Monday, April 23, 2012

NBC's Marilyn Monroe Doctrine

I'm not a regular viewer of NBC's "Smash."  I did watch the first three episodes to see how the show would present Marilyn Monroe.  If you saw the hard-driving network promotion leading up to the premiere episode, you know that two young actresses would vie for the role of the late Hollywood legend in a Broadway musical based on her life.  That's why I wanted to watch the opening episodes.  I am a Monroe fan. She was not a belter in her movie musicals.  Not like a Patti LuPone, Liza Minnelli or Kristin Chenoweth on Broadway.  Marilyn Monroe was not designed for theatre.  She created herself for intimacy with a movie camera.  She cooed.  She purred.  She was a satiny jazz baby singing "Diamonds Are A Girl's Best Friend" in Gentlemen Prefer Blondes.  But she wasn't a belter.
In "Smash," she's a belter.  And the "Smash" Marilyn doesn't have that sexy subtlety.  Instead of pushing her dress down when the breeze from the subway blows her dress up, the NBC Marilyn assertively lifted her skirt up in a number without any breeze at all.  But they probably had to add that kind of brassiness to make the Monroe character work onstage and play to the MTV-generation folks in the balcony.  The "Smash" version of the Blonde Bombshell seems more Joey Heatherton than Marilyn Monroe.  Joey did movies and musical work on TV shows.  Joey could belt a tune. She could dance.  She hurled sexy in your face like a custard pie.  She hoped to follow in Monroe's footsteps starring in Sugar.  That was the 1972 Broadway musical version of Some Like It Hot
But Joey had back luck in her career and private life.  Marilyn Monroe was famously wed to New York Yankees legend, Joe DiMaggio.
Joey was wed to NFL Dallas Cowboys star, wide receiver Lance Rentzel.
This union didn't have same show biz cachet, class and fascinating star quality as the Monroe-DiMaggio marriage...
...but it was a talented sexy 1960s movie blonde married to a professional star athlete.  Their problems kept gossip columnists busy.  Especially in the early 1970s when he was arrested for exposing himself.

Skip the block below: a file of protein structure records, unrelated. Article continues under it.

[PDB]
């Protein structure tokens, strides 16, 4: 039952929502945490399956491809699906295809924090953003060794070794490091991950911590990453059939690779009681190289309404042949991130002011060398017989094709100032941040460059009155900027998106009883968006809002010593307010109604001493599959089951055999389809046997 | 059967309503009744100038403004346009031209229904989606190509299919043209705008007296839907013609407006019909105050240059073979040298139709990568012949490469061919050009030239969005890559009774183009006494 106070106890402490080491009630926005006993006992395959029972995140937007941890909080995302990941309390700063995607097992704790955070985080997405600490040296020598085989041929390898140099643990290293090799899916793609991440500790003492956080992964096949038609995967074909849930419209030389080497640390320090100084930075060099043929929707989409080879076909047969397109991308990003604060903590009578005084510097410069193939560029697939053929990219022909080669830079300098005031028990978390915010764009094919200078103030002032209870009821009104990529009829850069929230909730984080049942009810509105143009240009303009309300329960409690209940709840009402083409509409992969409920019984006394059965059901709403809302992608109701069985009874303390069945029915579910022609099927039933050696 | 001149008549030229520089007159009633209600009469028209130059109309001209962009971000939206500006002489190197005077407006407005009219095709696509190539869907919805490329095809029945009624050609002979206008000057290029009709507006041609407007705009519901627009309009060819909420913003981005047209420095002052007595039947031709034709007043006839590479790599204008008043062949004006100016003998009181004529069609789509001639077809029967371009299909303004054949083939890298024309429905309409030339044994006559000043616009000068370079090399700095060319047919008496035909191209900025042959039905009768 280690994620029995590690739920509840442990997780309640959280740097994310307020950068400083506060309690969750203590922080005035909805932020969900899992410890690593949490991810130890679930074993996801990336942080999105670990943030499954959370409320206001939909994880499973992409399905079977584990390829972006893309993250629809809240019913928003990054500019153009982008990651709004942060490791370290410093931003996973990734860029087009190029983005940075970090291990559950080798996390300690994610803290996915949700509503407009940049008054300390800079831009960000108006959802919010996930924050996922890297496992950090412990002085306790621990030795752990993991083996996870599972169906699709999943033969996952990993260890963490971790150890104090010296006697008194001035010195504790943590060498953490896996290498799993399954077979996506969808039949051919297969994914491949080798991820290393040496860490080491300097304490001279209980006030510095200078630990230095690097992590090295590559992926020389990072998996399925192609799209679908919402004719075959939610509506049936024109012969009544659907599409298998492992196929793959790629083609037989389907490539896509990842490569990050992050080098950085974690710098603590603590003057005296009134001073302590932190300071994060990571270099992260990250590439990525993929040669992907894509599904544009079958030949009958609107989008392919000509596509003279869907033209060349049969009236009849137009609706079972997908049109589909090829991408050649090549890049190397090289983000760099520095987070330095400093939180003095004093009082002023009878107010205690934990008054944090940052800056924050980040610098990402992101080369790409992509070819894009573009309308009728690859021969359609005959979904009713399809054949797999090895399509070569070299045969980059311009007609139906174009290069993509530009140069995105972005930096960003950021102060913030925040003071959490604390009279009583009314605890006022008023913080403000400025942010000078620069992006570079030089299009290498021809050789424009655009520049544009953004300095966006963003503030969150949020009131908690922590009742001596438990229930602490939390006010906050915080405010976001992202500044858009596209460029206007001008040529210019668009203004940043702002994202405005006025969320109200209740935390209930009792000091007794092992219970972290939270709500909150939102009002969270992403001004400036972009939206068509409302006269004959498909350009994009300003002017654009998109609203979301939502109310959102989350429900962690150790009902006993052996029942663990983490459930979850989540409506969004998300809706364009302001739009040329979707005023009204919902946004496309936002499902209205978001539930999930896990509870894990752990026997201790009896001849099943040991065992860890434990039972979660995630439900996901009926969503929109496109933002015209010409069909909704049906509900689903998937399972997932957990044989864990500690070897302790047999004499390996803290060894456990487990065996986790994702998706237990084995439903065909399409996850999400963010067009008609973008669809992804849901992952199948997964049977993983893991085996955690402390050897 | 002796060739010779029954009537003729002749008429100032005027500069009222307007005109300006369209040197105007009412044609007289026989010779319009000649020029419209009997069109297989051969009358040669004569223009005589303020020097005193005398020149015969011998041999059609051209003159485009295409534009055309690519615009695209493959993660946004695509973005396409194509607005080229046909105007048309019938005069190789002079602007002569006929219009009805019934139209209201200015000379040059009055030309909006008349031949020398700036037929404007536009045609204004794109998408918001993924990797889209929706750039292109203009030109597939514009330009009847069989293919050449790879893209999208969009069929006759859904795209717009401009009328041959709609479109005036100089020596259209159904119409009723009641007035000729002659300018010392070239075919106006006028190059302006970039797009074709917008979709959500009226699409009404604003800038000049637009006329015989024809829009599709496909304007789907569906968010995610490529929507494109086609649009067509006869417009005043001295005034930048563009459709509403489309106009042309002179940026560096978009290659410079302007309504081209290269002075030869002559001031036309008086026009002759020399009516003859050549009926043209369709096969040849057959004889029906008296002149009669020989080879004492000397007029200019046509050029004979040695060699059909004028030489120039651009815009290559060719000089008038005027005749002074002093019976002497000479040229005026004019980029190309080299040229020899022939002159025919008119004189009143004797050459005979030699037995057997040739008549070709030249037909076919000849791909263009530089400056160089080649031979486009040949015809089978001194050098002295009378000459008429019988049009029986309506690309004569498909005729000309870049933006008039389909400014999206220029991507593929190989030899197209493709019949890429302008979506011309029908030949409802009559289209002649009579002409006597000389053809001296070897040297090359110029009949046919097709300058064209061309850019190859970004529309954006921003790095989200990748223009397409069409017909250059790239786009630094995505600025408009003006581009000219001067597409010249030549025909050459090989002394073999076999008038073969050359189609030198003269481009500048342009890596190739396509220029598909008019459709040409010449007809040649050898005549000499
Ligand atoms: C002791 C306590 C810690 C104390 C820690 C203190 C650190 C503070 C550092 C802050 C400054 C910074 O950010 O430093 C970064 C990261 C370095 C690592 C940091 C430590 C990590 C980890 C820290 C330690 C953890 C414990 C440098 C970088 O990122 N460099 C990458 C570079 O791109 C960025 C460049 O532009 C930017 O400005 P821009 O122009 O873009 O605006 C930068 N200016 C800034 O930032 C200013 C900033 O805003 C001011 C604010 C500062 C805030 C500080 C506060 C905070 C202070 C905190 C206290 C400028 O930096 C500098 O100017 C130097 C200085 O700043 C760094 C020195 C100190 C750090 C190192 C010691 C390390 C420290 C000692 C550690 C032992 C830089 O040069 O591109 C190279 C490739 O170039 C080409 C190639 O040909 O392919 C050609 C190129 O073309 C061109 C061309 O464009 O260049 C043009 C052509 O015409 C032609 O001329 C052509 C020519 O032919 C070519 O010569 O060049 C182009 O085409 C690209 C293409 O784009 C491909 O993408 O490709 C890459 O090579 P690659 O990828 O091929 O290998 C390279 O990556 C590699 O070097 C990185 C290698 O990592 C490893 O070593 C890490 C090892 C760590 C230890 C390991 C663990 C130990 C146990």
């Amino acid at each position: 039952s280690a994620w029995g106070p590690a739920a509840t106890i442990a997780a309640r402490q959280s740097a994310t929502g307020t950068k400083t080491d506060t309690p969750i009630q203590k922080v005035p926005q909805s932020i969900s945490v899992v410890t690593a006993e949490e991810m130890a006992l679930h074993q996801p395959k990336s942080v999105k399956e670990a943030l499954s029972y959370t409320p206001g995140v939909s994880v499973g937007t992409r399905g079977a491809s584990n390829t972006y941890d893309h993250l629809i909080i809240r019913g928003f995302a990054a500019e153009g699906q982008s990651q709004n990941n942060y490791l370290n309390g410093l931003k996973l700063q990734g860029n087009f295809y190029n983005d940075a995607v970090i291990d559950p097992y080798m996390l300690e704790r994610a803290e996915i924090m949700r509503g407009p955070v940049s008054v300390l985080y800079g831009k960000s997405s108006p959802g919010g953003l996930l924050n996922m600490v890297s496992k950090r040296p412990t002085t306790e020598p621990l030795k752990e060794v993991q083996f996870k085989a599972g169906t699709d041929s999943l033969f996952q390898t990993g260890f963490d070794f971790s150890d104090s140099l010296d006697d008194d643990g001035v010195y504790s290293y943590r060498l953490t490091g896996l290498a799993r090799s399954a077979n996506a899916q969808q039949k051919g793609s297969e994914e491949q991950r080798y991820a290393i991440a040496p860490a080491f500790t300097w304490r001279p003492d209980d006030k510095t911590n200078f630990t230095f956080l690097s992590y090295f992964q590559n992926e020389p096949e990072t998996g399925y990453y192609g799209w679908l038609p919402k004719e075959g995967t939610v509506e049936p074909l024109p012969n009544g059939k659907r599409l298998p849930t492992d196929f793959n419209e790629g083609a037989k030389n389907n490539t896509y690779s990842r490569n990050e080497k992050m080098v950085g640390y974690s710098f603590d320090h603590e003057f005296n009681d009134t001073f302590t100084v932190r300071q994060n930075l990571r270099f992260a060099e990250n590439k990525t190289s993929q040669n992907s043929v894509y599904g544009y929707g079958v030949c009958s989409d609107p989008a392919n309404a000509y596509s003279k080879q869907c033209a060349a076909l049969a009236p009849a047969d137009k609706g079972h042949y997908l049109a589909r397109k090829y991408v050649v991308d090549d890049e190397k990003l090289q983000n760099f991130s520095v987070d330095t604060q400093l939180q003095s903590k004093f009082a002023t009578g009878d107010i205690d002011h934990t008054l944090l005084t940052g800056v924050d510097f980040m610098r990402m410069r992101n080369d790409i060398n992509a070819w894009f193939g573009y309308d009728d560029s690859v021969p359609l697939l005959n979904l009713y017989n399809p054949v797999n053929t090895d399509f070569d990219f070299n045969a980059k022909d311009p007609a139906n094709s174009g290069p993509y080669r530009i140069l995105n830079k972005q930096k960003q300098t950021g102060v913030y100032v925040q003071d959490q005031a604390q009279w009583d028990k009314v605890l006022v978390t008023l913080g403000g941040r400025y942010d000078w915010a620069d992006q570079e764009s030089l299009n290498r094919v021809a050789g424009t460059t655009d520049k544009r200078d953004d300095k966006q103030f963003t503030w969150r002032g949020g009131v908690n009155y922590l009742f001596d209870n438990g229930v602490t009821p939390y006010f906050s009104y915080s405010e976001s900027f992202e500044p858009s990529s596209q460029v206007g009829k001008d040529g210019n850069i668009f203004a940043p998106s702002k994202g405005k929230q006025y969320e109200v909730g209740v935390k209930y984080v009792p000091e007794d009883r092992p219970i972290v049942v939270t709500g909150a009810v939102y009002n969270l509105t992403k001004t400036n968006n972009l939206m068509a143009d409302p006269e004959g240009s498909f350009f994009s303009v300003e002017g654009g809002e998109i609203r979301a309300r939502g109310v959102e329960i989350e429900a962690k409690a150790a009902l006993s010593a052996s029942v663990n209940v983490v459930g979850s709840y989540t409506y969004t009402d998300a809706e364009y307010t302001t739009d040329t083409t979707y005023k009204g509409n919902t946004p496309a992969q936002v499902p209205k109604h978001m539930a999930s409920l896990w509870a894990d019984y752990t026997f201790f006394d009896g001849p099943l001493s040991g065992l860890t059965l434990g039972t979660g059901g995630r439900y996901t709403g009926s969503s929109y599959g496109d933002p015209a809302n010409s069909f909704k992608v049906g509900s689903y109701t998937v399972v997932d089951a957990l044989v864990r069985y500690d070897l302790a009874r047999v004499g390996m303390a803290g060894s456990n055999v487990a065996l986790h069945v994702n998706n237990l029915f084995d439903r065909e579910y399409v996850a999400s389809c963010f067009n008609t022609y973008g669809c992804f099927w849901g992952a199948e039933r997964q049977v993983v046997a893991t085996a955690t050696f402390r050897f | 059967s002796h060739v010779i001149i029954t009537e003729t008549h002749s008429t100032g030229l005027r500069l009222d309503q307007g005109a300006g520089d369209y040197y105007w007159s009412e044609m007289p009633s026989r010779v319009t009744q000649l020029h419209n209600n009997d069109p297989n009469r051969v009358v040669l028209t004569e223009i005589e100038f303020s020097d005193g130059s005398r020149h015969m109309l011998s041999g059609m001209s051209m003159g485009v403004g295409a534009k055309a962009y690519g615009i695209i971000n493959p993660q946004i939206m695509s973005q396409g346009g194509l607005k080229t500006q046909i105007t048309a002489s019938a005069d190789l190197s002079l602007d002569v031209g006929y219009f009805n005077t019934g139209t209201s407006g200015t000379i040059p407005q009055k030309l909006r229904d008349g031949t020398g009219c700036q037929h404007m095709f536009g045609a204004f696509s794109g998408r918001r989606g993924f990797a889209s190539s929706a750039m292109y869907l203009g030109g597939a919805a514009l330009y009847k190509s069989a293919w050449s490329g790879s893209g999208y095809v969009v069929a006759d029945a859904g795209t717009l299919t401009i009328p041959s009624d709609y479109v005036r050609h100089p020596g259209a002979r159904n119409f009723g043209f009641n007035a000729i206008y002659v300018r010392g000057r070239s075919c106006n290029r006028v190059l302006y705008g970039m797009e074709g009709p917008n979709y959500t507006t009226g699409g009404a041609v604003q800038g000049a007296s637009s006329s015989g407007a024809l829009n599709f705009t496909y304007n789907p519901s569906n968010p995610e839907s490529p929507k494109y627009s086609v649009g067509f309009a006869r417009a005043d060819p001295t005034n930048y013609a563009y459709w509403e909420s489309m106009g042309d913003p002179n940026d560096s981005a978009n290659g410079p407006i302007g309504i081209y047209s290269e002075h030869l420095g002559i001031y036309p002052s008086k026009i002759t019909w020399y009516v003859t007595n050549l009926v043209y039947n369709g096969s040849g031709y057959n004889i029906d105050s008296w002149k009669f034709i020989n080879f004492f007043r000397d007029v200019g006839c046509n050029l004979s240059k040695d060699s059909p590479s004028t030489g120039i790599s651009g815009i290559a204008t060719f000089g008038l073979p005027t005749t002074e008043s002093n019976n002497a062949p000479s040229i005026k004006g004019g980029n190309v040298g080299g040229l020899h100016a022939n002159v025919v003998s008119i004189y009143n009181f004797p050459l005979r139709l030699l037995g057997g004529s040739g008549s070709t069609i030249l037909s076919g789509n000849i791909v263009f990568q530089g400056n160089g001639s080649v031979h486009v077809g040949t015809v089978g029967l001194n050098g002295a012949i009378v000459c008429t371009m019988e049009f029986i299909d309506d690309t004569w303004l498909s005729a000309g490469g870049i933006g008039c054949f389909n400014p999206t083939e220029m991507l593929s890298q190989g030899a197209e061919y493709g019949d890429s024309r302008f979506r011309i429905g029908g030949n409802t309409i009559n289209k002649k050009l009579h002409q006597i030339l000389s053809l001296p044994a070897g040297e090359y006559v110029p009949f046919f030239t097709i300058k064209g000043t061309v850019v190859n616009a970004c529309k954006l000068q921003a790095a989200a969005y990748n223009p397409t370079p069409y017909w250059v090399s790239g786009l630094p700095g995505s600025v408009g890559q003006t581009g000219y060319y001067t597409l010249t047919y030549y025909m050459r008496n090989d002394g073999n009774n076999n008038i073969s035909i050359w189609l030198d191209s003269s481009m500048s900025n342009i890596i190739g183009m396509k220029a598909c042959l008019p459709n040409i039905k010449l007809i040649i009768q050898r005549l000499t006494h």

Looking back, Joey was more the "Dance: 10, Looks: 3" number from A Chorus Line compared to Marilyn's rendition of "Diamonds Are A Girl's Best Friend." But I get that T&A vibe from the Marilyns in "Smash" which is why I feel it's more Heatherton than Monroe.  In the NBC series, all the stuff about the "real" Marilyn and the sadness in her life is pretty much standard Hollywood lore by now.  The networks have been called on their need to embrace diversity more.  That could be done on "Smash" by incorporating the true story of how Marilyn Monroe embraced diversity.  She used her sex symbol Hollywood star clout in the 1950s to help Ella Fitzgerald break through the wall of racism.  An internationally famous vocalist, she could not get booked into top Hollywood nightclubs because she was black.  Monroe, an ardent Fitzgerald fan, stepped in and helped knock the wall down.  The jazz vocalist never had that problem again.  Monroe made her movie studio nervous with her bold act of Civil Rights for Ella Fitzgerald.
"Smash" could have actresses auditioning to sing the Ella role coupled with a storyline about Broadway  looking at its own embrace of diversity.  I've not watched the show regularly.  If you do, have you seen any black casting directors?  Agents? Music composers? Show directors? Theatrical producers?  Theatre critics?  Publicists?  Just wondering.  If "Smash" finished with the Marilyn Monroe storyline, what about a Broadway musical based on the life of a Monroe friend?  Dorothy Dandridge was the second black woman in Hollywood history to get an Oscar nomination.  She was the first black woman to be nominated in the Best Actress Academy Award category for her incendiary performance in the 1954 musical drama Carmen Jones.  She was a Hollywood extra and featured performer in 1940s musical comedies and dramas before that breakthrough starring role.  Racism still existed in Hollywood after her historic nomination.  Sadly, it crippled her film career opportunities after Carmen Jones.
African-American star Lena Horne called the singer/actress "our Marilyn Monroe."  If Billy Wilder's classic Some Like It Hot had been made with an all-black cast, gorgeous Dorothy Dandridge would have rocked as Sugar Kane.  Her life had enough drama for an award-winning HBO bio pic starring Halle Berry.  A Dorothy Dandridge storyline on a show like "Smash" could let us see some black and black/Hispanic actresses vie for the role.  That would be some tasty diversity.

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